One in four Americans drink water that fails safety standards

One in four Americans drink water that fails safety standards.
How safe is your drinking water?
A new report from the National Resources Defense Council (NRDC) looked at 2015 drinking water data from across the United States and found that of the nation’s 52,000 community drinking water systems, a third reported violations of the of the Safe Drinking Water Act (SDWA).
These systems quench the thirst of 77 million, or one-fourth of the American population, according to the NRDC.
“Drinking water systems that serve fewer than five hundred people account for almost 70 percent of the drinking water violations, and almost 50 percent of all of the health based violations.” Enacted in 1974, the SDWA requires that the EPA identify and regulate drinking water contaminants—which includes any physical, biological, chemical, or radiological substance in the water.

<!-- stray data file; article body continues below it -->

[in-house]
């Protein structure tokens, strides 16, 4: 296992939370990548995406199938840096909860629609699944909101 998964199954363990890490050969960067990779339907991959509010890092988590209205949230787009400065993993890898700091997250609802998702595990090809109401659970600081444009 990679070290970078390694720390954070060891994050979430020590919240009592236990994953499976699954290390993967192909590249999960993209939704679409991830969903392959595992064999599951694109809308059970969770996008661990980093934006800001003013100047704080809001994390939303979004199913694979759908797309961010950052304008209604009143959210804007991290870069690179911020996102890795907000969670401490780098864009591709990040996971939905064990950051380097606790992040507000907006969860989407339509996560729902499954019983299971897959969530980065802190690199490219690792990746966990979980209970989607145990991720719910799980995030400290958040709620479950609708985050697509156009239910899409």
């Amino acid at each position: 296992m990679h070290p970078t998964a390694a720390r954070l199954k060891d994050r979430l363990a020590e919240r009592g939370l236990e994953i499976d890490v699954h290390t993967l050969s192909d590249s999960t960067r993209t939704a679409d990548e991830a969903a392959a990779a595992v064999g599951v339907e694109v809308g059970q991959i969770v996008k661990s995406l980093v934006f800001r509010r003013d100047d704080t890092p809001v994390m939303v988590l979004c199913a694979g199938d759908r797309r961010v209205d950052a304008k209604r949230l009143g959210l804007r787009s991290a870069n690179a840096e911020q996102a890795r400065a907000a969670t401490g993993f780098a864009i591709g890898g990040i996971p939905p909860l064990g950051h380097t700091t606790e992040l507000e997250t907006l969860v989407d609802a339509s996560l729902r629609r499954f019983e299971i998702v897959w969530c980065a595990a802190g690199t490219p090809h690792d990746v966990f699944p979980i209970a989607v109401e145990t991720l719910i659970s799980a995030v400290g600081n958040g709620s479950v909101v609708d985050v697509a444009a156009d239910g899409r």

The list, which includes just under 100 contaminants, encompass everything from lead to viruses to uranium.
In the aftermath of Flint, it came to light that at least 33 cities in 17 states had cheated on water tests to mask potential lead contamination.
We know that at least some of these chemicals are making their way into waterways that provide drinking water.
And then there’s the matter of bottled water, which is regulated instead by the FDA.
Apart from the volume of pollution that plastic bottles cause, and the health risks associated with the bottles themselves, bottled water has fewer regulations than tap.

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